Saturday, April 08, 2006

What I Saw At The Revolution

I turned to [Berthold] Brecht and asked him why, if he felt the way he did about Jerome and the other American Communists, he kept on collaborating with them, particulary in view of their apparent approval or indifference to what was happening in the Soviet Union.

[...] Brecht shrugged his shoulders and kept on making invidious remarks about the American Communist Party and asserted that only the Soviet Union and its Communist Party mattered. [...] But I was the Kremlin and above all Stalin himself who were responsible for the arrest and imprisonment of the oppostion and their dependents.

It was at this point that he said in words I have never forgotten, "As for them, the more innocent they are, the more they deserve to be shot." I was so taken aback that I thought I had misheard him.

"What are you saying?" I asked.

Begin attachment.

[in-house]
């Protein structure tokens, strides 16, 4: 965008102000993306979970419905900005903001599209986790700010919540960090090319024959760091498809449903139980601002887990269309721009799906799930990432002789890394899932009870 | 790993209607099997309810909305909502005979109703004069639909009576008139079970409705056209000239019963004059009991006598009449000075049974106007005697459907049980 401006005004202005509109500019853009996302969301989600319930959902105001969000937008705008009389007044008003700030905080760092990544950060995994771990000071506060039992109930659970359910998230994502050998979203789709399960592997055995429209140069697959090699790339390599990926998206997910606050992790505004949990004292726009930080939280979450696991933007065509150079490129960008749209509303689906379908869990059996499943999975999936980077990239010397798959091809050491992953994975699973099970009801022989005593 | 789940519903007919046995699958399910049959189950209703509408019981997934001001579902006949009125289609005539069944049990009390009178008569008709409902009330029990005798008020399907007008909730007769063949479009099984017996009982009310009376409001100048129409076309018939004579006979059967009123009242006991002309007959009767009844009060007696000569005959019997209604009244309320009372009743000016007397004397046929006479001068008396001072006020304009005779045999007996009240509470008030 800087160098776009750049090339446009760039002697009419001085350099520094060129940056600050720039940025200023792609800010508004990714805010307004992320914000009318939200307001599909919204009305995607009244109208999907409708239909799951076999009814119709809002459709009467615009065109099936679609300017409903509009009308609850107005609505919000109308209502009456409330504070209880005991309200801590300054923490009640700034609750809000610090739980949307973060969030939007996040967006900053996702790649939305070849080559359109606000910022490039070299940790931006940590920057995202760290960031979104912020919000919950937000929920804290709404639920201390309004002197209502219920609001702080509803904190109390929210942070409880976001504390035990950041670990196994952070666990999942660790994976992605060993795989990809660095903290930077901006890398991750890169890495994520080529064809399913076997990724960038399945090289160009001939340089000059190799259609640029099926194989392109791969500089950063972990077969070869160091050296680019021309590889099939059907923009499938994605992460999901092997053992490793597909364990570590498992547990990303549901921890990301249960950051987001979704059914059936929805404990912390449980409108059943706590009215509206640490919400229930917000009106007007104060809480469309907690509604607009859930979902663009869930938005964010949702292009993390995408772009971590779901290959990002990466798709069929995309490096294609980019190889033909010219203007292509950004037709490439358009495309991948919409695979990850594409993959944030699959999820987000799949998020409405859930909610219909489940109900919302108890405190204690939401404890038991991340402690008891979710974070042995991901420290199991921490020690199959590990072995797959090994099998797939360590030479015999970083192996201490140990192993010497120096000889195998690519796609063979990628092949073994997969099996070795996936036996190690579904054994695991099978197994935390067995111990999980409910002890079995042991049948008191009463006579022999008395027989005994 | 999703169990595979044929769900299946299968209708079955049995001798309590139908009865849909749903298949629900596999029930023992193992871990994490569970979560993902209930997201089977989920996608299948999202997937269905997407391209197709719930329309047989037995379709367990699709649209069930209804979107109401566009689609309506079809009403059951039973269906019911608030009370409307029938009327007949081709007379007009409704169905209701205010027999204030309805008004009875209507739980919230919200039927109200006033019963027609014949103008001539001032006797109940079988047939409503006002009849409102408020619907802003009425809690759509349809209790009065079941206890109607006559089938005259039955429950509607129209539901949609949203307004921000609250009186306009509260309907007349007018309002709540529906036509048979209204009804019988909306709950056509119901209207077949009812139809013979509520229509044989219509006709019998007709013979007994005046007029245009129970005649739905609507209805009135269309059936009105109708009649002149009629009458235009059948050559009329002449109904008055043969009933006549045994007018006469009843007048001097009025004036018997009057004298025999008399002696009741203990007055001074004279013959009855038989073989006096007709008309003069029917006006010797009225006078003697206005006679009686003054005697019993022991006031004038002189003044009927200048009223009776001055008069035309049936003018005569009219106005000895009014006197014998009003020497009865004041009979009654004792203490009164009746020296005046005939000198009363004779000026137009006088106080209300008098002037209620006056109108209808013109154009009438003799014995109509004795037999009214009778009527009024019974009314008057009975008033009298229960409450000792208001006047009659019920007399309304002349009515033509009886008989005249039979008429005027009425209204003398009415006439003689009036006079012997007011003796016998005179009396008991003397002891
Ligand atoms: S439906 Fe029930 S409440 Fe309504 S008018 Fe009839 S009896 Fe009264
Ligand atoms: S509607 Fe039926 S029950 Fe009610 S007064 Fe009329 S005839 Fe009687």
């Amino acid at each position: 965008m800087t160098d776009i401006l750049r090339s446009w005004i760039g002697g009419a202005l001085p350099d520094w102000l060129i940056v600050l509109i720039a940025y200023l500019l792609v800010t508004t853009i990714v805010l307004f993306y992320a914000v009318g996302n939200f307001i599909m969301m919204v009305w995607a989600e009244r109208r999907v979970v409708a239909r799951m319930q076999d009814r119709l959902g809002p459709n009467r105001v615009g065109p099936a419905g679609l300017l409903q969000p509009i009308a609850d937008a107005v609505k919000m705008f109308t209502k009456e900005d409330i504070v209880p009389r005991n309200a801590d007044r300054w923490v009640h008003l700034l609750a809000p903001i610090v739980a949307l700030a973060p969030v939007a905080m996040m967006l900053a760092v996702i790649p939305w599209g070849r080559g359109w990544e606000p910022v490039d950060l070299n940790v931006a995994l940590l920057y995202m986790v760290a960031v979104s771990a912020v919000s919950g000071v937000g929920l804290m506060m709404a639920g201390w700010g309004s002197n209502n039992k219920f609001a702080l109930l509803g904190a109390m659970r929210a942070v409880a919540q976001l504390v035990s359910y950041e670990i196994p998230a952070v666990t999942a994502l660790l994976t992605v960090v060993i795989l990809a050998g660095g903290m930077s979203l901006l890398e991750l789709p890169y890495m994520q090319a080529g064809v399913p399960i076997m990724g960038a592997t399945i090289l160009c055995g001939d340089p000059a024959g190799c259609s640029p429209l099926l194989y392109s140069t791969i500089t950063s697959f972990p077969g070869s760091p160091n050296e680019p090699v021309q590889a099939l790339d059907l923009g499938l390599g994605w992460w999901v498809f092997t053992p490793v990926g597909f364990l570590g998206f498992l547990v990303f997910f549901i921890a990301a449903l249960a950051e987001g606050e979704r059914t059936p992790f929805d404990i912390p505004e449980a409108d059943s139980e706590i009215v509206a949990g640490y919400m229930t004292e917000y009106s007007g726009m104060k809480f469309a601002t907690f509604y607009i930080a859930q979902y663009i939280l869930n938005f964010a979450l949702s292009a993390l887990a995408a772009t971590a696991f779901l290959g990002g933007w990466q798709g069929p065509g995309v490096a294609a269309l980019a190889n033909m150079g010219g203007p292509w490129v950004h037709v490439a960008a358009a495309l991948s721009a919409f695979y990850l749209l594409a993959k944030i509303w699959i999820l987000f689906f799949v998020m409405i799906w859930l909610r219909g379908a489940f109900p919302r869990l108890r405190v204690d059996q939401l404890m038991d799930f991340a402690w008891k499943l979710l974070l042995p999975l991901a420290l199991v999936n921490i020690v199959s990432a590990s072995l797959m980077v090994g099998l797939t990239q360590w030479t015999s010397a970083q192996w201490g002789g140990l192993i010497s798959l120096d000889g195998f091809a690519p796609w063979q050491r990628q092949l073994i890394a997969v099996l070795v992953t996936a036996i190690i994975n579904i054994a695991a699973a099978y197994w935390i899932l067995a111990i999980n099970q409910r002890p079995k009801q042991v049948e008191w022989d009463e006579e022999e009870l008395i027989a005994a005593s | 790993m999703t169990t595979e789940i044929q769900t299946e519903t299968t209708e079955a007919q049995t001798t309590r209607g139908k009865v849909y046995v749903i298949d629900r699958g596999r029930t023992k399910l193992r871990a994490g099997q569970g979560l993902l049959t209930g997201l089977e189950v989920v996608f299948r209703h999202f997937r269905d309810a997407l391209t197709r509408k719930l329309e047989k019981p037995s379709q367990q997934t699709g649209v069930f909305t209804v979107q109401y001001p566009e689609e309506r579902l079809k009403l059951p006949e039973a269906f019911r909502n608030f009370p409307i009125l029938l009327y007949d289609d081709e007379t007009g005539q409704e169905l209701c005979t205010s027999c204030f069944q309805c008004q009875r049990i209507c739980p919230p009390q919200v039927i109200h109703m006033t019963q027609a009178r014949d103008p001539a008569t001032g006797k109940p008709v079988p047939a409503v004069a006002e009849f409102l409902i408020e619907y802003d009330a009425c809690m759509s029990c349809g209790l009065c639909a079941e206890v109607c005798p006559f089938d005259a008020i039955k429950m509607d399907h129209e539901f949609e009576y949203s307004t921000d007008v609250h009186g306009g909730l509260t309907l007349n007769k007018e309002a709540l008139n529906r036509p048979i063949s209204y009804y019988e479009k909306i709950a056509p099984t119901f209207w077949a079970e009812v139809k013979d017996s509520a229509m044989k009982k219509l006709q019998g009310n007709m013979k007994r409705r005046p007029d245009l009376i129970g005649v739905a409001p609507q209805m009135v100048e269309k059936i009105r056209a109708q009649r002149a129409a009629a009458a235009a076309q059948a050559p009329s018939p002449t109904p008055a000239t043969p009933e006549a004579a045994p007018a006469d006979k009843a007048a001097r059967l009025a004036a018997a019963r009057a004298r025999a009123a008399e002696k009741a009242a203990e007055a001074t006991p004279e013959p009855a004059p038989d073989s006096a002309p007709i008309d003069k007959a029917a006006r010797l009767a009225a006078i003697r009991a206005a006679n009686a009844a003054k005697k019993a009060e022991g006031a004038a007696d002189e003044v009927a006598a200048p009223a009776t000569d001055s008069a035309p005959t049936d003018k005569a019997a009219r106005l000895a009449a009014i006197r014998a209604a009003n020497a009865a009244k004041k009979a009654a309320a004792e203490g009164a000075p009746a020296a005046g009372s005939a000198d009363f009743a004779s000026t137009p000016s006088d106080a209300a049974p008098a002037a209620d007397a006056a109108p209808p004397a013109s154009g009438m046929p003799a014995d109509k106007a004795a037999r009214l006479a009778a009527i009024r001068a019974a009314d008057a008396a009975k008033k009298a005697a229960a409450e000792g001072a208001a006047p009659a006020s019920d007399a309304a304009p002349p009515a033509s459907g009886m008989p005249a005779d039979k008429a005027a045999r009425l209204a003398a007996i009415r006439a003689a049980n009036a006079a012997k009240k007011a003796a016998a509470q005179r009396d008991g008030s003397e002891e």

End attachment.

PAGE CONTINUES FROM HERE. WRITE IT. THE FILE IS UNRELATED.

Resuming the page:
He calmly repeated himself, "The more innocent they are, the more they deserve to be shot." [...]

I was stunned by his words. "Why? Why?" I exclaimed. All he did was smile at me in a nervous sort of way. I waited, but he said nothing after I repeated my question.

I got up, went into the next room, and fetched his hat and coat. When I returned, he was still sitting in his chair, holding a drink in his hand. When he saw me with his hat and coat, he looked surprised. He put his glass down, rose, and with a sickly smile took his hat and coat and left. Neither of us said a word. I never saw him again.

--Sidney Hook, Out of Step: An Unquiet Life in the 20th Century

Update: I decided to change the header. I'll probably make a series of this, like with the Jihad posts.

1 comment:

  1. Thanks for this post, I will look out for this book. I am quite familiar with the works of Bertolt Brecht. I just didn't realize just how fanatical he actually was. Sheesh.


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